School of Law

UKZN’s Acting Director of the Centre for Socio-Legal Studies Professor David McQuoid-Mason delivered a keynote address at a virtual celebration for Mandela Day hosted by the Global Alliance for Justice Education (GAJE) and the New York Royal Institute for Global Justice.

The first part of the event featured McQuoid-Mason’s address, while the second session consisted of tributes to him from GAJE members from 23 countries in celebration of his 50 years in academia.

The topic of McQuoid-Mason’s address was: Nelson Mandela: The International Human Rights Icon and the Man behind the Icon – Some Personal Reminiscences.

McQuoid Mason shared a brief background of Nelson Mandela and how his outlook on life was moulded by being brought up by the Tembu Royal Family and his education at a Methodist school where he was given the name “Nelson”. As a result of his consistent stand against discrimination, and his ability to change prison conditions while in jail, he inspired the world to establish the Mandela Rules for Prisoners and Detainees. His outstanding qualities of promoting peace, reconciliation, equality, harmony and freedom led the United Nations to declare Mandela Day to encourage people to voluntarily serve their communities for 67 minutes without expecting to be paid.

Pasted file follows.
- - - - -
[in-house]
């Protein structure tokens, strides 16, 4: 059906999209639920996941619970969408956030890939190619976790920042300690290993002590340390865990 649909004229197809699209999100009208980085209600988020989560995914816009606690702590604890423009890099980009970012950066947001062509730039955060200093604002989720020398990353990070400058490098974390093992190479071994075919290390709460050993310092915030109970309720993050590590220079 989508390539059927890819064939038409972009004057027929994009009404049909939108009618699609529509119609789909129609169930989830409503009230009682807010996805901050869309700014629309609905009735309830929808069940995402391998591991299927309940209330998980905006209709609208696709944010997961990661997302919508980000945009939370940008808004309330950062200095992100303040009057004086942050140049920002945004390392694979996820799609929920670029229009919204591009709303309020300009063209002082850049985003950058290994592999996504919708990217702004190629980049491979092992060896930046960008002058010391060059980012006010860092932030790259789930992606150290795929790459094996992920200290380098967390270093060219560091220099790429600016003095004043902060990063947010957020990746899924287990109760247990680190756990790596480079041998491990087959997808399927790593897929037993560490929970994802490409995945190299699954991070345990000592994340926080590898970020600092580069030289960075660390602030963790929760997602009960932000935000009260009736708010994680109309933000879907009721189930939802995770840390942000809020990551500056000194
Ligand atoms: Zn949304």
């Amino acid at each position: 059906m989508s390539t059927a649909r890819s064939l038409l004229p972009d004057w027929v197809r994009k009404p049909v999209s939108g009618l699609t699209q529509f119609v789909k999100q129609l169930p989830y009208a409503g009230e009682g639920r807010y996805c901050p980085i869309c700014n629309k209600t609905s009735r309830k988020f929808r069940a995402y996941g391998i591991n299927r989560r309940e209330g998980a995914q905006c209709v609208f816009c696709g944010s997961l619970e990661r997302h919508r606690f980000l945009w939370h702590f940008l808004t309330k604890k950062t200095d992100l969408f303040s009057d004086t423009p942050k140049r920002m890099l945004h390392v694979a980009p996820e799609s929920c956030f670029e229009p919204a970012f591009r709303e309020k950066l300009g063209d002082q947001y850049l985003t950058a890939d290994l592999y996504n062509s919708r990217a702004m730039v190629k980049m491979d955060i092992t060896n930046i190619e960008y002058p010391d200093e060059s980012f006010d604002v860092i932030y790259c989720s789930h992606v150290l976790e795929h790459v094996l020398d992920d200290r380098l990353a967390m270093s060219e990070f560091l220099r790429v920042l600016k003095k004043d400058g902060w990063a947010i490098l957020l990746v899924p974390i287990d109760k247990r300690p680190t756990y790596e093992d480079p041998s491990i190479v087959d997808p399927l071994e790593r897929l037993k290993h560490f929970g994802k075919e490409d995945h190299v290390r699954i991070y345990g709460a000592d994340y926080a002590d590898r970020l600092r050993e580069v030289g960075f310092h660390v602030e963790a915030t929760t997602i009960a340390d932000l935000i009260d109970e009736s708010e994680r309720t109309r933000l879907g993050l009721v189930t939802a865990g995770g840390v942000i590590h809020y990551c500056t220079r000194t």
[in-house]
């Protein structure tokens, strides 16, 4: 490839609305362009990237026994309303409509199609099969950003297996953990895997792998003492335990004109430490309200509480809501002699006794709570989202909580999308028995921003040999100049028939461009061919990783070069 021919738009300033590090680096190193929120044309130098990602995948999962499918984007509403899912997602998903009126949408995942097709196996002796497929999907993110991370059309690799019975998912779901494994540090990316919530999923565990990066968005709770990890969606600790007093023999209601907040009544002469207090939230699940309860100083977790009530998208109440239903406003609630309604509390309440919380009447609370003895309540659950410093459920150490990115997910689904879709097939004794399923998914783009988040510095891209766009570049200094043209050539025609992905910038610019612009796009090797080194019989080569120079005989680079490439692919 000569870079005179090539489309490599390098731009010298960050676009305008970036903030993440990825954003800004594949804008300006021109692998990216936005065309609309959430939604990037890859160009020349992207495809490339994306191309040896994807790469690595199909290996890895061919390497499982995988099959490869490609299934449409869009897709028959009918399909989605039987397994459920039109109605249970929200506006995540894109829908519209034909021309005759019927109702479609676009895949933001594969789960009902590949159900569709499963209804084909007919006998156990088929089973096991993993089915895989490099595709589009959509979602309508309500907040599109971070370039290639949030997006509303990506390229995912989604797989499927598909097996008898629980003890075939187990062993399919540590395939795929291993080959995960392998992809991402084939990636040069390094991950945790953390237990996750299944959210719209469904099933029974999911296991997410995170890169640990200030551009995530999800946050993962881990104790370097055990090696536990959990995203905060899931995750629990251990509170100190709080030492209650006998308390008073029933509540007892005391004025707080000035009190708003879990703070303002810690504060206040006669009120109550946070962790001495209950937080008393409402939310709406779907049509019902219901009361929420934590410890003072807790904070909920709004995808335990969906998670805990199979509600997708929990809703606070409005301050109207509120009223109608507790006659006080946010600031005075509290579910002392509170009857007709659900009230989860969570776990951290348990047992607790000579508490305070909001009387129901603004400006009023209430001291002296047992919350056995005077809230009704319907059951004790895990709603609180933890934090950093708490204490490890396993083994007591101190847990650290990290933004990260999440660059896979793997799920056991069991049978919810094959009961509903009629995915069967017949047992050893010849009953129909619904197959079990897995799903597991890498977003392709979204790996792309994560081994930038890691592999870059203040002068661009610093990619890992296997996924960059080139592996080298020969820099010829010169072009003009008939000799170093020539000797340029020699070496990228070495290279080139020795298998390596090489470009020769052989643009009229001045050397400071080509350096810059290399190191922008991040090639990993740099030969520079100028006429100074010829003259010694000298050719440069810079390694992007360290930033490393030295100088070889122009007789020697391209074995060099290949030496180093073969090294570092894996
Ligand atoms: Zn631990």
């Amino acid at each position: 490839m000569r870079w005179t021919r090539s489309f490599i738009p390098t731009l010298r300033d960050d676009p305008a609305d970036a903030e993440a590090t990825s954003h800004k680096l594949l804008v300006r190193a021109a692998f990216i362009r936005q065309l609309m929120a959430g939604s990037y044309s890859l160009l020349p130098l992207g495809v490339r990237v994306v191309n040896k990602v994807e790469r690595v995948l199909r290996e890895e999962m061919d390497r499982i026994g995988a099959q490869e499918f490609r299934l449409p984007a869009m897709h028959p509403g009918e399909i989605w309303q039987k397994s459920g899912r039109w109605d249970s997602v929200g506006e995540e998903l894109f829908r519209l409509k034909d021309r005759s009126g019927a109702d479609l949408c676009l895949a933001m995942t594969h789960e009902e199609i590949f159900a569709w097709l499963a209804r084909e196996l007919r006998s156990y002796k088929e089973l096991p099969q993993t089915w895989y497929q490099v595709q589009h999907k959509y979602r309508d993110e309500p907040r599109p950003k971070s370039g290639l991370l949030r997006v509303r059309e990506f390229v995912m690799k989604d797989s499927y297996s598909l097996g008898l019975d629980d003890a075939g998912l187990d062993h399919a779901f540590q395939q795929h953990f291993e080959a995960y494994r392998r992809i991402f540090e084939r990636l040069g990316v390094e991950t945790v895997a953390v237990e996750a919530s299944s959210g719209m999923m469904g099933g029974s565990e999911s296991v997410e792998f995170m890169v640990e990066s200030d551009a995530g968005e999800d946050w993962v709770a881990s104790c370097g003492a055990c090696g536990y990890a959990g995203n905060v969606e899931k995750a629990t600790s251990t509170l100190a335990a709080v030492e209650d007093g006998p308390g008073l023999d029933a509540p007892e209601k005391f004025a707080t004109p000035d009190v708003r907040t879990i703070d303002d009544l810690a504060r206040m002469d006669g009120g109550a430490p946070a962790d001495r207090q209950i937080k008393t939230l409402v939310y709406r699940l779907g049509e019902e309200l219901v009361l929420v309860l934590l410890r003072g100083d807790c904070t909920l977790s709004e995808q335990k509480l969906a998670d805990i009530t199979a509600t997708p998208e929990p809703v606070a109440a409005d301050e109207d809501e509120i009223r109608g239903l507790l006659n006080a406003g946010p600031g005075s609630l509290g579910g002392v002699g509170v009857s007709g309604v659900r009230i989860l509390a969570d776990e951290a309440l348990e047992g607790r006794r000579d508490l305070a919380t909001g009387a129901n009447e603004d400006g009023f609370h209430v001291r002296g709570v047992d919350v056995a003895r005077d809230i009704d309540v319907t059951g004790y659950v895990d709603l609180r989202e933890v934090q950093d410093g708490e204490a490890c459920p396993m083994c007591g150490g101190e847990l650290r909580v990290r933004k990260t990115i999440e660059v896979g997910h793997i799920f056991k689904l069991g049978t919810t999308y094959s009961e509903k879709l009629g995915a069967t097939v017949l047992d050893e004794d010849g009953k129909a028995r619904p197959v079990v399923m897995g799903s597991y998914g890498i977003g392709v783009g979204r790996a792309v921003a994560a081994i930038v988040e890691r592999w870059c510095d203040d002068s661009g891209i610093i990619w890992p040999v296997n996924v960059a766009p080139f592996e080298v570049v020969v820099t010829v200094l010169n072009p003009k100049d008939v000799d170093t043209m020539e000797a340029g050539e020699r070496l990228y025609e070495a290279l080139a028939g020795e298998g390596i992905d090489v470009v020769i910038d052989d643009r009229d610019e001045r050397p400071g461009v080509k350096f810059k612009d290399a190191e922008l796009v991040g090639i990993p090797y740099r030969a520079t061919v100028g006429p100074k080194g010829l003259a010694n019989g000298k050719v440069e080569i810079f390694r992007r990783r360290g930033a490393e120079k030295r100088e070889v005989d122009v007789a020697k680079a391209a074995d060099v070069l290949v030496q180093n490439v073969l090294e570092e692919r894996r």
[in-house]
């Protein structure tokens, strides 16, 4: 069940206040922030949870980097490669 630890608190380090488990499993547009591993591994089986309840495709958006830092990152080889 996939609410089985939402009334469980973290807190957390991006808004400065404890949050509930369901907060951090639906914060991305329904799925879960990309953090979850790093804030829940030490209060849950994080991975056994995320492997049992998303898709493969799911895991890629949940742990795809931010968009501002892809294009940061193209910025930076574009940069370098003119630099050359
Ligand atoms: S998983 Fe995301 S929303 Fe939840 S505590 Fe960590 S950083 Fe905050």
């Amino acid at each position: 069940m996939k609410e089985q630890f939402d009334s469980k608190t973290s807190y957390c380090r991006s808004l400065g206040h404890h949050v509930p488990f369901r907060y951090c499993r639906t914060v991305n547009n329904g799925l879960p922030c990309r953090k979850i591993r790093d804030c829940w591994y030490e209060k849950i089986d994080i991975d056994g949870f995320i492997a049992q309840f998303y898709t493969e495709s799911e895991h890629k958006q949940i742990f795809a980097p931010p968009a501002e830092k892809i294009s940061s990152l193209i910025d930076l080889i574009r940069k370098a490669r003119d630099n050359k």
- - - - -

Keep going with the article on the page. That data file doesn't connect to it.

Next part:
He then mentioned his personal interactions with Mandela when he (McQuoid-Mason) was Dean of the Law School, a member of the Mass Democratic Movement, and in his private capacity, and how Mandela consistently demonstrated the qualities mentioned above.

GAJE members paid tribute to McQuoid-Mason for his 50 years as a pioneer in clinical education, street law, and social justice efforts in many parts of the world. He was praised for being an extraordinary teacher and an agent of change, while others shared what a great impact he had made in their teaching careers.

Said Professor Ernest Ojukwu, President of the Network of University Legal Aid Institutions (NULAI) in Nigeria: ‘Professor McQuoid-Mason is the grandfather of clinical legal education in Africa. He has assisted law clinics and street law programmes throughout Africa and especially in Nigeria through NULAI.’

Professor Max Tomoszek, President of the European Network of Clinical Legal Education (ENCLE), said: ‘To me David McQuoid-Mason is an excellent example of a clinical legal education scholar and a legal academician devoted to social justice and quality legal education.’

Dr Mohamed Mattar, Clinical Professor of Law and Head of the Legal Skills Department at the Qatar University College of Law, said: ‘Your contribution to our training programmes on Clinical Legal Education in the Arab and Middle Eastern region is appreciated in Jordan, Qatar and Turkey and every other country where you were instrumental in establishing law clinics.’

Words: Lungile Ngubelanga

Photograph: Supplied